The Art as Resistance Gallery seeks to highlight the creative contributions of individuals fighting for the opportunity to design their own freedom and liberation from within the confines of incarceration as well as within the confines that constrict from outside of the prison walls.
In United States prisons where individuals who speak out against an unjust system are silenced through the use of solitary confinement, art can be a tool to subvert all forms of state sanctioned silencing. The Art as Resistance gallery pulls together the work of those most impacted by policing and prisons as well as community organizers to lift up the voices of those who have been silenced and our communities.
This year’s theme: Lines Travelled – Reentry as a Process, not a Product, will be an exploration of the journey to our unique idea of freedoms. Looking through the lens at (multidisciplinary) art forms of those of us with lived experience as well as those who have been impacted by mass incarceration, the gallery will highlight the concept of reentry and liberation as a Journey not a destination; allowing us to understand that it is the goal that drives us, but that path that impact us. We prioritize visual art (painting, drawings/sketches etc.) but accept poetry, ceramics, spoken word, and even music.
The Art as Resistance Gallery will be returning Fall 2019. Below are highlights from this past Art as Resistance Gallery held in June 2019
Robert Cook aka Dr. QA Kush
Will you crumble under the pressure of an unjust system or will you Man Up? Robert Cook aka Dr. QA Kush made a choice. Wrongfully condemned to death and buried under the PA prison system. Dr. Kush decieded to MAN UP! Through his art you will journey through periods of resistance and empowerment, through religion, family, education, perseverance, prison protest, self-denial, achievement freedom fighting for fellow prisoners, partial exoneration and released from Death Row. Yet after 29 yeas, Kush is still imprisoned by an in-justice system that refuses to release the innocent.
“Women’s Bill of Rights” by Peoples Paper Co-op
This banner was made by the incredible women in reentry who participated in the People’s Paper Co-op’s spring 2019, Arts and Advocacy Fellowship. The images were created in response to articles in the Women’s Bill of Rights: a collectively written document by 100’s of women in reentry in Philadelphia, identifying hurdles in reentry and the subsequent needs, dreams, and demands that women impacted by the criminal justice system need to thrive, not just survive.
Throughout the program, the women at the PPC worked with the Philadelphia Community Bail Fund (PCBF) to support their 3rd annual Mama’s Day Bail Out campaign. Working together, they created powerful posters, banners, t-shirt designs, poetry, and media campaigns to help the PCBF raise money for the Mama’s Day Bail Out, welcome the mothers home as they were released from jail, and host parades, events, and exhibits to raise awareness about why cash bail must end!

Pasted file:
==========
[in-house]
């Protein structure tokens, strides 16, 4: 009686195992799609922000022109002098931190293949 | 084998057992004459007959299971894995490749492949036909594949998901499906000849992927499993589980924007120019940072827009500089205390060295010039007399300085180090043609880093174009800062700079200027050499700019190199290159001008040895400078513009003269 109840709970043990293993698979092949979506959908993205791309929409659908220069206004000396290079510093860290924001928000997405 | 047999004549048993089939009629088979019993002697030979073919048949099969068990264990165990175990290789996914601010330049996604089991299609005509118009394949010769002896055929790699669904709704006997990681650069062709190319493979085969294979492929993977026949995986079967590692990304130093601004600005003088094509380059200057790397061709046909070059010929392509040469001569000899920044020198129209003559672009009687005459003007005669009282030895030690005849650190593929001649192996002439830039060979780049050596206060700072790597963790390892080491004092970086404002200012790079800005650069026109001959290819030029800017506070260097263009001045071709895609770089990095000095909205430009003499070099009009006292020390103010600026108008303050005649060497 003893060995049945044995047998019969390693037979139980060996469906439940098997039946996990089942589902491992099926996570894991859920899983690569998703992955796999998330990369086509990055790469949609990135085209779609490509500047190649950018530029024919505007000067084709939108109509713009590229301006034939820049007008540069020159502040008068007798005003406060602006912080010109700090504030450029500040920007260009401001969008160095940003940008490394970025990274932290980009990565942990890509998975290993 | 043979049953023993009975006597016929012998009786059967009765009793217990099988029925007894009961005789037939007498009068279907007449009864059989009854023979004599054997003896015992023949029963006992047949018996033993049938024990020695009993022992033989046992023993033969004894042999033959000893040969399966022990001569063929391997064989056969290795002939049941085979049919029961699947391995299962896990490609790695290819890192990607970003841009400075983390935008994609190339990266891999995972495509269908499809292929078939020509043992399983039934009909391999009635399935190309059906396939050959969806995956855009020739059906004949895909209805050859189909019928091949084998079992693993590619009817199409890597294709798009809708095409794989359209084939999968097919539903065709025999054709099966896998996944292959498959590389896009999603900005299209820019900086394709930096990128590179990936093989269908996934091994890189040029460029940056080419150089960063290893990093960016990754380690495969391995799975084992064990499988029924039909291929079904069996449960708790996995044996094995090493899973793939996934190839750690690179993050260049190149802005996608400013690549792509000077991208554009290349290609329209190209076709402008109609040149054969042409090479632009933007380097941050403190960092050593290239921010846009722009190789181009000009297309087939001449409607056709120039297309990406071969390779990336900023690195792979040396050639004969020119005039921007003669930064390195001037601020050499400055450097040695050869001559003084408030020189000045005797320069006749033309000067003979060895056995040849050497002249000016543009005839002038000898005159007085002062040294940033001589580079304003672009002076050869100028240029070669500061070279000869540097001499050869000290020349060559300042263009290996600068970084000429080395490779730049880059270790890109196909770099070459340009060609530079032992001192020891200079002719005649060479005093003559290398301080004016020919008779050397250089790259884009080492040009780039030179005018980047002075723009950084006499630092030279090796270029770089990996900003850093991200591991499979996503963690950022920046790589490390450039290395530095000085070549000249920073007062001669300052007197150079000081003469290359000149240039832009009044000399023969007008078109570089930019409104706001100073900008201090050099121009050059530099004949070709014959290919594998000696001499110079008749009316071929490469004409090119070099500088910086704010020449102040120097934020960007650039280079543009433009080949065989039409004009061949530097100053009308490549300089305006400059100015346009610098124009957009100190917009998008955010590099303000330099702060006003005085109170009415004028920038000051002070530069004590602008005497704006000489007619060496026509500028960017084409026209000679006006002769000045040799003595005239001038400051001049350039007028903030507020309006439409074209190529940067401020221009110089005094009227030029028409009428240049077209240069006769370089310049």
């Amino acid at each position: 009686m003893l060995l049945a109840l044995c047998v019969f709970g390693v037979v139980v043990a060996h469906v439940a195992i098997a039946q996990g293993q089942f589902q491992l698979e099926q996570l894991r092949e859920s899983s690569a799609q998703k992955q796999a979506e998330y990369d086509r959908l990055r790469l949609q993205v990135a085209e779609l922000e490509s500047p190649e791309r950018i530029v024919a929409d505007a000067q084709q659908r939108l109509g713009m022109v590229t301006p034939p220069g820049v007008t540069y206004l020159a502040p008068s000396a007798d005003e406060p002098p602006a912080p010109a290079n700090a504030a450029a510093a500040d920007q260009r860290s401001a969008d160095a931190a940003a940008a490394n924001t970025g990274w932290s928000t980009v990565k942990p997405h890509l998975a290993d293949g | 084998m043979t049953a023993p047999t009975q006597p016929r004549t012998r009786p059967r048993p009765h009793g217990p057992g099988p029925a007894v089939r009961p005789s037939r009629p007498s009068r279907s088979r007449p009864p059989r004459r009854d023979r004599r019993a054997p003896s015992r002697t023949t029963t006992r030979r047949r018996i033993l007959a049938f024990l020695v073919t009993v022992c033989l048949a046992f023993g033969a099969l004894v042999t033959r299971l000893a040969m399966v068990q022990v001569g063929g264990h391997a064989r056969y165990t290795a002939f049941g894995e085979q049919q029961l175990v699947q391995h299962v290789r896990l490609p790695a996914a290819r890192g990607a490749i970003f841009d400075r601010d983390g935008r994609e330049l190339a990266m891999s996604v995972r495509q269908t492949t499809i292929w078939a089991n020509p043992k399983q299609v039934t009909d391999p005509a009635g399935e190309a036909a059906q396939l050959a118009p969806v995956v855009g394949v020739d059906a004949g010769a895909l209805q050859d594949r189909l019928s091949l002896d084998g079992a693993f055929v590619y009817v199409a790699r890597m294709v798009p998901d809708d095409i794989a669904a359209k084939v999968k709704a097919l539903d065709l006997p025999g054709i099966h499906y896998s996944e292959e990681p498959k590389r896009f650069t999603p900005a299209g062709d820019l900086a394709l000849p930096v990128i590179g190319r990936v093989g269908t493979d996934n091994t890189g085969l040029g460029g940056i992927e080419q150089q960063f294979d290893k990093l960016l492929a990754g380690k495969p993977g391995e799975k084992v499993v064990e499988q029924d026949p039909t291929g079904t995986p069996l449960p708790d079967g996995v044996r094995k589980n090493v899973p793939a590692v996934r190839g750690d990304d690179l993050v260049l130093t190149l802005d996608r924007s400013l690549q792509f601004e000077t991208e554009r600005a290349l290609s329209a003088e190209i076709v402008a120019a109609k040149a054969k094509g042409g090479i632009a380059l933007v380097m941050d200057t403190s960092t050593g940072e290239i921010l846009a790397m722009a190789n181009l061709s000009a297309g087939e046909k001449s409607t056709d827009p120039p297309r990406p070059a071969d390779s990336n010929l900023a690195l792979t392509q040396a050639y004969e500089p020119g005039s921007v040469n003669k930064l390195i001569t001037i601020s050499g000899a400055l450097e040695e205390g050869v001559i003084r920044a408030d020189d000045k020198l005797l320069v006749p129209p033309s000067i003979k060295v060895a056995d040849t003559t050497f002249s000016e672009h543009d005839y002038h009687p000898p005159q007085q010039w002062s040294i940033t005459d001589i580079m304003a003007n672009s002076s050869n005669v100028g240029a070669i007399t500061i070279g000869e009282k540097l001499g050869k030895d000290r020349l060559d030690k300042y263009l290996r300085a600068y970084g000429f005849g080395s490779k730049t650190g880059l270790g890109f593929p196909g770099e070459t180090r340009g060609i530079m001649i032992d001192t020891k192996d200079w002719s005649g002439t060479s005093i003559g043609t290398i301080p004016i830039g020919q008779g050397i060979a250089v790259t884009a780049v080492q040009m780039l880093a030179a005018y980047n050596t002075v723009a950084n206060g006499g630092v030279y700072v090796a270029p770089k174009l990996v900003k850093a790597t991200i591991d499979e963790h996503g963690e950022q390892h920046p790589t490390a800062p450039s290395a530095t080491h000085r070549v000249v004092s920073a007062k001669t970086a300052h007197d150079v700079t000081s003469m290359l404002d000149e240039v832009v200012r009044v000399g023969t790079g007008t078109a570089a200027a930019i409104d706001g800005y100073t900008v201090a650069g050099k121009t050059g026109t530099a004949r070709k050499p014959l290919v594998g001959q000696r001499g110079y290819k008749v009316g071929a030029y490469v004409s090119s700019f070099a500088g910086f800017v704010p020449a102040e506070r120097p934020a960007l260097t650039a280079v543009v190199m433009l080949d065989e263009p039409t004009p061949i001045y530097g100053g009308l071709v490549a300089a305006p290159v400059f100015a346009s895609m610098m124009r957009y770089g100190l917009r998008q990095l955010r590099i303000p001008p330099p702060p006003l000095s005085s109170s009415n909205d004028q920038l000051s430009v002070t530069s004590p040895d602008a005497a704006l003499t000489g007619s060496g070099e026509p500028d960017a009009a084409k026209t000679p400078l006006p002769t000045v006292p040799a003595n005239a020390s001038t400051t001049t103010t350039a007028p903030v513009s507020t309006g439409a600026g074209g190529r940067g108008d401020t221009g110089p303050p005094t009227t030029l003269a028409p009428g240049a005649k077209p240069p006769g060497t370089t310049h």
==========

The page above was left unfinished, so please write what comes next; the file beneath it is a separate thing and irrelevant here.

Healing Walls Inmates’ Journey
Cesar Viveros and Paris Stancell 2004
3049 Germantown Avenue
Mural Arts Philadelphia’s Restorative Justice Program uses hands on art instuction, mural making, and meaningful community service work to improve communities affected by crime, reduce recidivism and flip the scrip on the hopsless stories we often hear.
Artists Suave, Pedro Rodriguez, Kiakili and the brother of Robert Cook aka Dr. QA Kush.
Mark Loughney, Pyrrhic Defeat
Created at SCI Dallas, the Pyrrhic Defeat installation was conceived with the expressed interest of bringing awareness to mass incarceration.
All works were created in the artists prison cell and feature reappear characters such as a beetle that represents oppression and the stripped characters that represent prisoners.
“Pool Party” (2015) by Kiakili
Black men and women are constantly drowning within “the pool” of systemic oppression without a hand to pull them out. The only hands above the surface are of police brutality and the manipulative media that submerge them deeper into the waters. You cannot look at the #McKinneyincident and other incidents alike without seeing the unnecessary aggression. You see these children can’t enjoy themselves at a party without worry of being brutalized by those whom supposedly serve to protect them. The police are whom the innocent should fear the least.
Data strings in action
Participants were asked a series of questions and indicated their answers with string. This interactive project became resistance art all to its own as we found out that our community believes art can make serious change!
“Yellow Brick Road” by Todd A. Hollfelder
As a former inmate (2015-2018), I have now seen our corrections system from both sides of the proverbial “fence”. Since my release I’ve asked myself on many occasions, “Which is worse? Being locked up or experiencing these quasi freedoms designed to work against me?” The Corrections system paints a pretty picture, a prisoner does his time thus he is rehabilitated. Then they kick you out into a world with little opportunity, the title “felon”, hung around your neck, no smarter or wiser than when you were first incarcerated. Now what? No money and no place to go and no skills, his family and friends have abandoned him. He could lie about his criminal history on a job application or an apartment rental agreement and lose either way if anyone found out the truth. The managers find polite ways to say, “You’re a criminal! We don’t want you!” that skirt EEOC and Fair Housing regulations. Your neighbors are afraid of you.
The justice systems in the United States Fall apart as soon as an inmate reaches the end of that “yellow brick road”.
This piece is a part of a larger 7 painting series inspired by true events. Join artist Suave in protesting unjust systems through artwork.